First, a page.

Sacking high-level officials for corruption, slowing growth rates, seething tensions with Japan, a US summit at Sunnylands: Chinese President Xi Jinping's first hundred days in office have not been dull. But do they offer any clues as to whether his tenure will be different from his predecessors'?
Before his formal assumption of China's presidency on March 14, many hoped Xi Jinping and the new leadership would take bold steps to move China forward in areas where there has long been paralysis, especially on human rights and political reforms.
Xi's early speeches reinforced these expectations: he portrayed himself as a reformer, promised a more responsive government, issued orders against lavish displays of wealth by officials and even launched prosecutions against some cadres for corruption.
Xi's government hinted at reforms to notorious state systems, including the "hukou" residency registration, which discriminates against rural migrants, the petitioning system and the "re-education through labor (RTL)" system, which arbitrarily detains individuals for up to four years without trial. The downgrading of the power of the internal security chief also raised hopes the ballooning "stability maintenance" machinery that ensured the suppression of dissent might finally be curbed.
It's probably unrealistic to expect Xi to turn around long-standing Chinese government practices within 100 days. But it is not unreasonable to hope that a new leadership serious about fundamental reforms would back off punishing individuals who are pressing the government to fulfill precisely those promises.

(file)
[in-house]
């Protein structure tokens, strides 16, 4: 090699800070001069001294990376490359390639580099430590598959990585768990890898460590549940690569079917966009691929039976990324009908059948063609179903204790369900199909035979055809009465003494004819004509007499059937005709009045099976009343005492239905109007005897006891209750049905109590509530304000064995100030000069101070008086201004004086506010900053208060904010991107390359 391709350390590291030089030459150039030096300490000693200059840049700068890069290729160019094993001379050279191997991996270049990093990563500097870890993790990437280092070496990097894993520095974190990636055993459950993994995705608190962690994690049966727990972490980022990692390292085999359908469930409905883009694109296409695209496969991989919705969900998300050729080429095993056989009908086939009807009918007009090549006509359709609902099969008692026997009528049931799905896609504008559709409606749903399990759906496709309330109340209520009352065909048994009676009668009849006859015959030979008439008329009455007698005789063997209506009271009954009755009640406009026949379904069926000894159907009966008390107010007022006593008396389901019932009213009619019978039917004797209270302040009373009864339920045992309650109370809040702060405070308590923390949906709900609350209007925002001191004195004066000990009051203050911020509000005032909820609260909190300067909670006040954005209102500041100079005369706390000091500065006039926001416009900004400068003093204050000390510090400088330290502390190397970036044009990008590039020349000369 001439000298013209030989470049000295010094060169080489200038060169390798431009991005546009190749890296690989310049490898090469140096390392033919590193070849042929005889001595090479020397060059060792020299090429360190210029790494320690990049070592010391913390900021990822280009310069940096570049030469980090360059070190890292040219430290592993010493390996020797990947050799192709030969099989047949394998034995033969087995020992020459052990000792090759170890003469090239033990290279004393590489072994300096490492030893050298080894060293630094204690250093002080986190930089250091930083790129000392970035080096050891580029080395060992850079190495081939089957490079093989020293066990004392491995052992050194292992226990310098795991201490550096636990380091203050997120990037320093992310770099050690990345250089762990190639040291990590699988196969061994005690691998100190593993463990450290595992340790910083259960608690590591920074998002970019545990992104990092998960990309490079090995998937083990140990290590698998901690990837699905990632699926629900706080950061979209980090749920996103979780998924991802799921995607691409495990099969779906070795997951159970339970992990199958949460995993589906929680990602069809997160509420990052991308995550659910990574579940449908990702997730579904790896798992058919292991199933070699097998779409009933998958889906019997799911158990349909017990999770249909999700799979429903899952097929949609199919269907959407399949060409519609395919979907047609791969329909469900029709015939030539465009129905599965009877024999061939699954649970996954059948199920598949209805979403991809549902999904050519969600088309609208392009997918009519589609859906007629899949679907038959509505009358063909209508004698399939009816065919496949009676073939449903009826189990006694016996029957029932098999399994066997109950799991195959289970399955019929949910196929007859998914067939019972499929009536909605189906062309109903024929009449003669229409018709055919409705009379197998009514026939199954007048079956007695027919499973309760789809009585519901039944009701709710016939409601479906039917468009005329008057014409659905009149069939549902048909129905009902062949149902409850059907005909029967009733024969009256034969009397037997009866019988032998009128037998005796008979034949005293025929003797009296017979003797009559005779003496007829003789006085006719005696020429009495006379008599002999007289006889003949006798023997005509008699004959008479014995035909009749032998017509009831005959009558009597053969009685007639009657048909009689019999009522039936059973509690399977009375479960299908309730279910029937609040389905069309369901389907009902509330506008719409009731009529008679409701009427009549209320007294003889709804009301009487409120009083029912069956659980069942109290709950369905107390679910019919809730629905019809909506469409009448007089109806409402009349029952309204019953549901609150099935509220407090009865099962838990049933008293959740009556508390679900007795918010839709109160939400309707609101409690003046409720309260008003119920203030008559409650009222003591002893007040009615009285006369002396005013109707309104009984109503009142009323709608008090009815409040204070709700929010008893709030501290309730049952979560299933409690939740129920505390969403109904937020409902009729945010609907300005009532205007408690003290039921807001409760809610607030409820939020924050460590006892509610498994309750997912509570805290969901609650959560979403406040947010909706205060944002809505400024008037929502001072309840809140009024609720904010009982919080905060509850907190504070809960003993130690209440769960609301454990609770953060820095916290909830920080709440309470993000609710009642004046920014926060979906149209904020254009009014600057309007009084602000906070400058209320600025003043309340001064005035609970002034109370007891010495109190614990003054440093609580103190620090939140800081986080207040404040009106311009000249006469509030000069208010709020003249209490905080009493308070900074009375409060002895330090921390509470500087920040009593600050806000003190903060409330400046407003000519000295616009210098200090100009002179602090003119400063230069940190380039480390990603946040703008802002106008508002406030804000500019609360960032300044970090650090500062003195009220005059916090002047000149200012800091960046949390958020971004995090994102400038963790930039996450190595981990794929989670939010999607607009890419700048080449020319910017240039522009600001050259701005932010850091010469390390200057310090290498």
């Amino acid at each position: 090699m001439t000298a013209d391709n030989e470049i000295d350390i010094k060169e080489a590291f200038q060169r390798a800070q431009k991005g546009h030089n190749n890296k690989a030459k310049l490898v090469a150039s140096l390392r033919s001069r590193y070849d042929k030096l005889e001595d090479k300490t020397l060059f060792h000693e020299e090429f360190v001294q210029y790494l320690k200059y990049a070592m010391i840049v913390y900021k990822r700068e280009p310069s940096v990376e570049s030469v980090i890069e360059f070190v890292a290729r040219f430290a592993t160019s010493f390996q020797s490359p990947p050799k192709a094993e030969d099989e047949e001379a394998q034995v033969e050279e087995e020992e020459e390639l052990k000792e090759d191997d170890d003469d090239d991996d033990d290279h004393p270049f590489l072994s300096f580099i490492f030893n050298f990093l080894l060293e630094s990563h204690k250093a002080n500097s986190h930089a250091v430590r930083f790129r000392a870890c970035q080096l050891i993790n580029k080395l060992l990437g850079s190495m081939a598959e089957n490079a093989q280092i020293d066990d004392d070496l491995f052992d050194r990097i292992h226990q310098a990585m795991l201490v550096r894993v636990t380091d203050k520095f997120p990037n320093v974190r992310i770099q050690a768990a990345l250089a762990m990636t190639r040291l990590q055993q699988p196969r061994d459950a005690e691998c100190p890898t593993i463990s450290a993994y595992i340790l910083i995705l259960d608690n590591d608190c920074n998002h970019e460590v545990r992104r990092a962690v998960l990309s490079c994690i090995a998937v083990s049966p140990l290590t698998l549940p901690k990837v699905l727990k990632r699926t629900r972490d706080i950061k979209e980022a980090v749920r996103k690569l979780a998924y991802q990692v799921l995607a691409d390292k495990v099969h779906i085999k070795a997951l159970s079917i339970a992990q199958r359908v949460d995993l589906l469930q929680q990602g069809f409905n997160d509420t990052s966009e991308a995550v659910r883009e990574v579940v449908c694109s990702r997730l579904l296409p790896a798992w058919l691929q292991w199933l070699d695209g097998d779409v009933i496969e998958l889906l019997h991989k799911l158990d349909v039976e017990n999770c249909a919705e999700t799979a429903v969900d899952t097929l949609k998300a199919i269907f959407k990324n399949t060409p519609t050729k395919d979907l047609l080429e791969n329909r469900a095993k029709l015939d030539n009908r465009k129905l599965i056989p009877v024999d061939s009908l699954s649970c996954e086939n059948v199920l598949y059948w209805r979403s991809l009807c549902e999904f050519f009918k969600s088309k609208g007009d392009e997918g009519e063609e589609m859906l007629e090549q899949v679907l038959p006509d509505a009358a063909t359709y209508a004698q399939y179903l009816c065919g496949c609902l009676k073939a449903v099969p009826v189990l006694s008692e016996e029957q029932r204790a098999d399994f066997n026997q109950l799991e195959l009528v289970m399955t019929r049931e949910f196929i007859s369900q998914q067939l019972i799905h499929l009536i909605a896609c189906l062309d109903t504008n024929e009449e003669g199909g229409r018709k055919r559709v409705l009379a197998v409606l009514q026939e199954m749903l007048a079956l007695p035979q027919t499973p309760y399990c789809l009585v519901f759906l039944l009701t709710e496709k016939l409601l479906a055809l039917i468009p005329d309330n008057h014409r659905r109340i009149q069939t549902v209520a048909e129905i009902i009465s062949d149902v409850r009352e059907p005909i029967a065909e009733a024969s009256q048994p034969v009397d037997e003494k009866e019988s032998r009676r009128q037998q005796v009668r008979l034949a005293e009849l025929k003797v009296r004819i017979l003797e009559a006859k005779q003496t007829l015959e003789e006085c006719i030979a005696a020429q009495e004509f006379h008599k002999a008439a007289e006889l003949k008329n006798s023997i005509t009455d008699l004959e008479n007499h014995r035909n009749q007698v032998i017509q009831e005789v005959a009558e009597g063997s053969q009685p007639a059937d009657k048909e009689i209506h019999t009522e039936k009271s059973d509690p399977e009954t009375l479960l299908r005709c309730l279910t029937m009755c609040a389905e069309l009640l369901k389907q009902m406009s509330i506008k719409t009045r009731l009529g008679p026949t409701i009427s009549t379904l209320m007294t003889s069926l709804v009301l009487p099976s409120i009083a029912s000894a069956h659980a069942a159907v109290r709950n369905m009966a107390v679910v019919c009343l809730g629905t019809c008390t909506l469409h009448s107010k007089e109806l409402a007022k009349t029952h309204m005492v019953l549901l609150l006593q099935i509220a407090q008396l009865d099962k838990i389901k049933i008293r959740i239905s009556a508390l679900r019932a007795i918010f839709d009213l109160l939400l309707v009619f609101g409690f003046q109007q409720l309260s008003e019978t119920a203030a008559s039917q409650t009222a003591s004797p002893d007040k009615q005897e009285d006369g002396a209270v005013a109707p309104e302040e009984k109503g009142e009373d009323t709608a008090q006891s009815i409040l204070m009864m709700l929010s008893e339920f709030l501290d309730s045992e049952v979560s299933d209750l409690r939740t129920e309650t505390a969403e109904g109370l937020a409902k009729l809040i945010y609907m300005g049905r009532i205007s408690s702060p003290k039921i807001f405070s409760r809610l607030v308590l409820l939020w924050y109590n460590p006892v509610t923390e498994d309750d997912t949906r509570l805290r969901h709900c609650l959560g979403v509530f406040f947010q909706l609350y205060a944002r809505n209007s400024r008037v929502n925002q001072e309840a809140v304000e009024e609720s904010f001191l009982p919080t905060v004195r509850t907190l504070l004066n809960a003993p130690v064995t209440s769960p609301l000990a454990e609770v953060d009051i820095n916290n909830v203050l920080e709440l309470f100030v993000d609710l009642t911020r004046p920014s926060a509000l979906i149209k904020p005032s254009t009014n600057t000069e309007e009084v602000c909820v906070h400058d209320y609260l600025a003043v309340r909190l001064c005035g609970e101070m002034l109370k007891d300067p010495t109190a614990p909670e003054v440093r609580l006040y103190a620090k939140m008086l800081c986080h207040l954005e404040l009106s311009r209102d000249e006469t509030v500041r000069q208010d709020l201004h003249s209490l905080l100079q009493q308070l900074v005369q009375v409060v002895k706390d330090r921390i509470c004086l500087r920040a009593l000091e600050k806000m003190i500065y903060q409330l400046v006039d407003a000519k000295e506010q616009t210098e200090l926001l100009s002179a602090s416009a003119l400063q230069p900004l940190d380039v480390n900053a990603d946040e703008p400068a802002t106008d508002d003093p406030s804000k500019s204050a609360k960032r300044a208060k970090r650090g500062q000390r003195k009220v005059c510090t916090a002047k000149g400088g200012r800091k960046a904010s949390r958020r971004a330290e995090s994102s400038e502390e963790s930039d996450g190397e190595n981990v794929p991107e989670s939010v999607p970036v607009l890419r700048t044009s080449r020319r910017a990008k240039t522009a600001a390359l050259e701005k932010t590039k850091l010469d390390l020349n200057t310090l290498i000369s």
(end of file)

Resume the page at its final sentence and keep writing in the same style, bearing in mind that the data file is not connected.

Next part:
On March 31, two weeks after Xi became China's president, four people were detained for unfurling banners in a Beijing public square calling on the government to implement a policy to require officials to publicly disclose their assets.
(Read More: Corruption Worsens Amid Deep Distrust of Government)
Since then, police have detained and arrested 11 more for allegedly participating in the same campaign. In early June—just a few months after the head of China's Political and Legal Committee promised to "stop using RTL" by year's end — Beijing filmmaker Du Bin was detained for "creating a disturbance" after he released a documentary on the use of gruesome torture in a RTL facility.
While Xi vowed in March to, "always listen to the voice of the people," the Chinese government has not relaxed controls over freedom of expression or assembly.
In May, the party-state issued a directive to universities ordering them to steer clear of discussing a list of seven taboo subjects including "universal values," such as human rights, and another one calling on these institutions to strengthen the "ideological education" of young lecturers, according to media reports.